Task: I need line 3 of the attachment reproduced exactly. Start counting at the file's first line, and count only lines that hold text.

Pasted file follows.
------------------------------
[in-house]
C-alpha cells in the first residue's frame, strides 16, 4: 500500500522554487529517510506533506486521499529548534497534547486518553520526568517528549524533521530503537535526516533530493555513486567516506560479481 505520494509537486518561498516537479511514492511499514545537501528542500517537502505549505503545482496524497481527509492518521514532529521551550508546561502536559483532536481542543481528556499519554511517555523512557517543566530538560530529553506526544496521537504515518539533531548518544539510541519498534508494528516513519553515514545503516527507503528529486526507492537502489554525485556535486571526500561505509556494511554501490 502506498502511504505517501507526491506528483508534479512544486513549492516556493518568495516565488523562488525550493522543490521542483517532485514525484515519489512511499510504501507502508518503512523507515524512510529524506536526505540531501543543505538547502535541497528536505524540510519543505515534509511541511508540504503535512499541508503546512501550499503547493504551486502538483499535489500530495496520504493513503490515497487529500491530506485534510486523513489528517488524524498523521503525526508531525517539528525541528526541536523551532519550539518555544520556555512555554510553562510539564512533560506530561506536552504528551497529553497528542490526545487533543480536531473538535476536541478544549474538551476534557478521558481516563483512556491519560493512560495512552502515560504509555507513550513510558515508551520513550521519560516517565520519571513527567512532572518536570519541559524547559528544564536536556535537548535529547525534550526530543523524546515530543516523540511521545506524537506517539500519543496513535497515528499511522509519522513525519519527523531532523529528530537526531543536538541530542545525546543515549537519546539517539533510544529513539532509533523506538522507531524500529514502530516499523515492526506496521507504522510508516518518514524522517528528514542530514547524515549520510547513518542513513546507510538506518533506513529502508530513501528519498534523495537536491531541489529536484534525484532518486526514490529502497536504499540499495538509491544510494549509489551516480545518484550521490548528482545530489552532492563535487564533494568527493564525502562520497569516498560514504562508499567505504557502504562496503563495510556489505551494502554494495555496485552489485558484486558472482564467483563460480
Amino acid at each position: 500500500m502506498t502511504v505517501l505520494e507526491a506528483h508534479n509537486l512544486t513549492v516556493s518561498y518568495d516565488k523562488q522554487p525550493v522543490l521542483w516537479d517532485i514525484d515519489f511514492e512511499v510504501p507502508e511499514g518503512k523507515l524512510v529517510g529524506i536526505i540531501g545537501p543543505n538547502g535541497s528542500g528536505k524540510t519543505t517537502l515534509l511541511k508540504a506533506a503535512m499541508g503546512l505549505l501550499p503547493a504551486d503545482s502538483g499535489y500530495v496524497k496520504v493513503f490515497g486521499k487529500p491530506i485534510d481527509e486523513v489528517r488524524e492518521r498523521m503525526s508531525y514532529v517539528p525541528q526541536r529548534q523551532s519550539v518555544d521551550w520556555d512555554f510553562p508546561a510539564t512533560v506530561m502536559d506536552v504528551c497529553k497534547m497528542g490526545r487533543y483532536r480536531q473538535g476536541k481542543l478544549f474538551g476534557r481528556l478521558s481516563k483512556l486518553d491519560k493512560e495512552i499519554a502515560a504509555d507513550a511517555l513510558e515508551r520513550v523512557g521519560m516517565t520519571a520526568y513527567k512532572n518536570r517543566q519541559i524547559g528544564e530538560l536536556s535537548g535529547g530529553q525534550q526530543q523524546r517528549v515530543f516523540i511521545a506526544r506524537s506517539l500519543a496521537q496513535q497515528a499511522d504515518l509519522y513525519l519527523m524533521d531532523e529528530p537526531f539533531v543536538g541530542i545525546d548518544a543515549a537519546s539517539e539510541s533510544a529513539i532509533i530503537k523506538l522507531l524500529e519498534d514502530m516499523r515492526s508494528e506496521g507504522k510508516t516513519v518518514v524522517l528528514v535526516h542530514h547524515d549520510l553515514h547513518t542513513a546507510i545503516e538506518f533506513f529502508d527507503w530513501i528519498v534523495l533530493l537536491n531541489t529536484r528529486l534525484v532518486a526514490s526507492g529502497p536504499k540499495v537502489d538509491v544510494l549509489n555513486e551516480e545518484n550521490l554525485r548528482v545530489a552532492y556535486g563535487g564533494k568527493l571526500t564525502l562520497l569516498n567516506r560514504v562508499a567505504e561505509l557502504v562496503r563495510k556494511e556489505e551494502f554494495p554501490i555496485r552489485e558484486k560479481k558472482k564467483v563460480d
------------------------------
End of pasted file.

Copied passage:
Amino acid at each position: 500500500m502506498t502511504v505517501l505520494e507526491a506528483h508534479n509537486l512544486t513549492v516556493s518561498y518568495d516565488k523562488q522554487p525550493v522543490l521542483w516537479d517532485i514525484d515519489f511514492e512511499v510504501p507502508e511499514g518503512k523507515l524512510v529517510g529524506i536526505i540531501g545537501p543543505n538547502g535541497s528542500g528536505k524540510t519543505t517537502l515534509l511541511k508540504a506533506a503535512m499541508g503546512l505549505l501550499p503547493a504551486d503545482s502538483g499535489y500530495v496524497k496520504v493513503f490515497g486521499k487529500p491530506i485534510d481527509e486523513v489528517r488524524e492518521r498523521m503525526s508531525y514532529v517539528p525541528q526541536r529548534q523551532s519550539v518555544d521551550w520556555d512555554f510553562p508546561a510539564t512533560v506530561m502536559d506536552v504528551c497529553k497534547m497528542g490526545r487533543y483532536r480536531q473538535g476536541k481542543l478544549f474538551g476534557r481528556l478521558s481516563k483512556l486518553d491519560k493512560e495512552i499519554a502515560a504509555d507513550a511517555l513510558e515508551r520513550v523512557g521519560m516517565t520519571a520526568y513527567k512532572n518536570r517543566q519541559i524547559g528544564e530538560l536536556s535537548g535529547g530529553q525534550q526530543q523524546r517528549v515530543f516523540i511521545a506526544r506524537s506517539l500519543a496521537q496513535q497515528a499511522d504515518l509519522y513525519l519527523m524533521d531532523e529528530p537526531f539533531v543536538g541530542i545525546d548518544a543515549a537519546s539517539e539510541s533510544a529513539i532509533i530503537k523506538l522507531l524500529e519498534d514502530m516499523r515492526s508494528e506496521g507504522k510508516t516513519v518518514v524522517l528528514v535526516h542530514h547524515d549520510l553515514h547513518t542513513a546507510i545503516e538506518f533506513f529502508d527507503w530513501i528519498v534523495l533530493l537536491n531541489t529536484r528529486l534525484v532518486a526514490s526507492g529502497p536504499k540499495v537502489d538509491v544510494l549509489n555513486e551516480e545518484n550521490l554525485r548528482v545530489a552532492y556535486g563535487g564533494k568527493l571526500t564525502l562520497l569516498n567516506r560514504v562508499a567505504e561505509l557502504v562496503r563495510k556494511e556489505e551494502f554494495p554501490i555496485r552489485e558484486k560479481k558472482k564467483v563460480d